First, allow me to say that I don’t have anything against Chinese people. Just the opposite, in fact. The few Chinese people with whom I’ve come into contact, usually store/bar/restaurant owners, wait staff, or people shopping at the grocery store, have always and only been very, very friendly, soft-spoken, respectful, and seem to be possibly the hardest and most industrial people/culture I’ve ever seen in my life. Of course there’s always good and bad within any culture or group of people so one cannot and should not generalise but…. I’m going to generalise now because you almost never read in the Madrid papers or hear on the Madrid news that a Chinese person was involved in anything negative. It seems to me these people live a very subdued, very simple life, going rather unnoticed. And yet there are a lot of Chinese people in Madrid.
On with my story about the bar and traveler’s perceptions.
The service at the bar was great, friendly, smiling, and professional. The prices were fair and affordable at EUR 3.20 for the tortilla and beer. The tortilla de patatas was possibly the best I’d ever had in my life. Wow. It was really delicious. I had to wonder if they’d made it themselves or if it had been made elsewhere and brought in – which is what many bars do. My only negative of the place was that the restrooms were not in the best condition, a little dirty, one of the urinals was bagged and covered, wall covering torn, and in desperate need of renovation.
So what's wrong with the a above picture? If I was in the United States or Canada, I would think nothing of it because immigration in those countries has been the bedrock of their development.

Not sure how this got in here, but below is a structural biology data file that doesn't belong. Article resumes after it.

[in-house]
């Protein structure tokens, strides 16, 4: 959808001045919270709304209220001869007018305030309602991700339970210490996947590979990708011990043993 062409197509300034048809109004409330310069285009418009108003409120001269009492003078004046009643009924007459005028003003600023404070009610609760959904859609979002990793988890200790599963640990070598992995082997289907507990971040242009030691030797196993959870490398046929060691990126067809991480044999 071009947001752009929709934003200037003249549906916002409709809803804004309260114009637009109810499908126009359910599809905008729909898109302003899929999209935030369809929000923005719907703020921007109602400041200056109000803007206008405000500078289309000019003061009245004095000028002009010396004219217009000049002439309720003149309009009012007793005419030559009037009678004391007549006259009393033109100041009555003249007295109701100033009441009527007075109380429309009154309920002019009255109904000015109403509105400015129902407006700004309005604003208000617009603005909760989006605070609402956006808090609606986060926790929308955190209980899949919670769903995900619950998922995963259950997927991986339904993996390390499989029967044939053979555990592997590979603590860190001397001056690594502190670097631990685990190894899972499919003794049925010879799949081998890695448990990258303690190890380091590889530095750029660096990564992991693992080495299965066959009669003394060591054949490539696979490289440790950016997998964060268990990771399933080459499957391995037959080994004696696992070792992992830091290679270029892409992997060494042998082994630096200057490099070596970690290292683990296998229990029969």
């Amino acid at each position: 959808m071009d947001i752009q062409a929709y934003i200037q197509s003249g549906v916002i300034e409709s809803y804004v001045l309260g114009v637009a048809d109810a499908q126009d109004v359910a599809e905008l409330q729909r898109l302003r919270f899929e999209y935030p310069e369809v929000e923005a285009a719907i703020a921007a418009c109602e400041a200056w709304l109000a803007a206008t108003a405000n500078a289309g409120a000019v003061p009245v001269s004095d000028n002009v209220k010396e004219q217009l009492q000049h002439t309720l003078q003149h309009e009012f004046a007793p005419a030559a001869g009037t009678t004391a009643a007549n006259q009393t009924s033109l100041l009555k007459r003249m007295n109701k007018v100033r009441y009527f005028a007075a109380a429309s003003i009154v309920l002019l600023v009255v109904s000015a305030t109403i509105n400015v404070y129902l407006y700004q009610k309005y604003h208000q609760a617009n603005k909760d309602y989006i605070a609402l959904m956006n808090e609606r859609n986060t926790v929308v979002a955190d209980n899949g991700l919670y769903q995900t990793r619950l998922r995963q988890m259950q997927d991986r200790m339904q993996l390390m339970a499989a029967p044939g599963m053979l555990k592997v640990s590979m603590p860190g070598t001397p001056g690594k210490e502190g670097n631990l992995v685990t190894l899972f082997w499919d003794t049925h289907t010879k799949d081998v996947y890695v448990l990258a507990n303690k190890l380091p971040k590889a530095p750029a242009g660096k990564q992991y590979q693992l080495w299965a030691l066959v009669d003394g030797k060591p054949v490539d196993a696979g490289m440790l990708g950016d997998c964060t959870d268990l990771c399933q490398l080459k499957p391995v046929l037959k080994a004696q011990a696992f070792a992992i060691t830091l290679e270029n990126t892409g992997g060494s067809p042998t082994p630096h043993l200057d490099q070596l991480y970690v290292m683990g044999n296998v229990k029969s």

The vast majority of foreigners have come to Spain in just the last 20 years – and most in the last 10 years. So the face of Spain has changed, and changed forever. This is precisely my point. Don’t think I’m upset that people come to Spain in hopes of a better life for their families and more opportunities. I have no problem with legal immigration either. And in some cases, illegal immigration is justified.
Now to the point (finally). Travellers to whichever European destination, including to Madrid, read guidebooks about things to see, things to do, things to eat in XYZ restaurant, and hotels at which to sleep. Rarely do guidebooks speak – or dare to speak – of the true 'Face of XYZ City'. What does this do? This leaves the reader with a misconception – or at least a less-than-complete picture – of Madrid, in this case. Travellers come to Madrid expecting a picture postcard, all-Spanish experience. Now, this is not attainable and the traveller needs to be informed – but they never are. Why? In part, because people seek a culturally 'pure' experience – and can you blame them?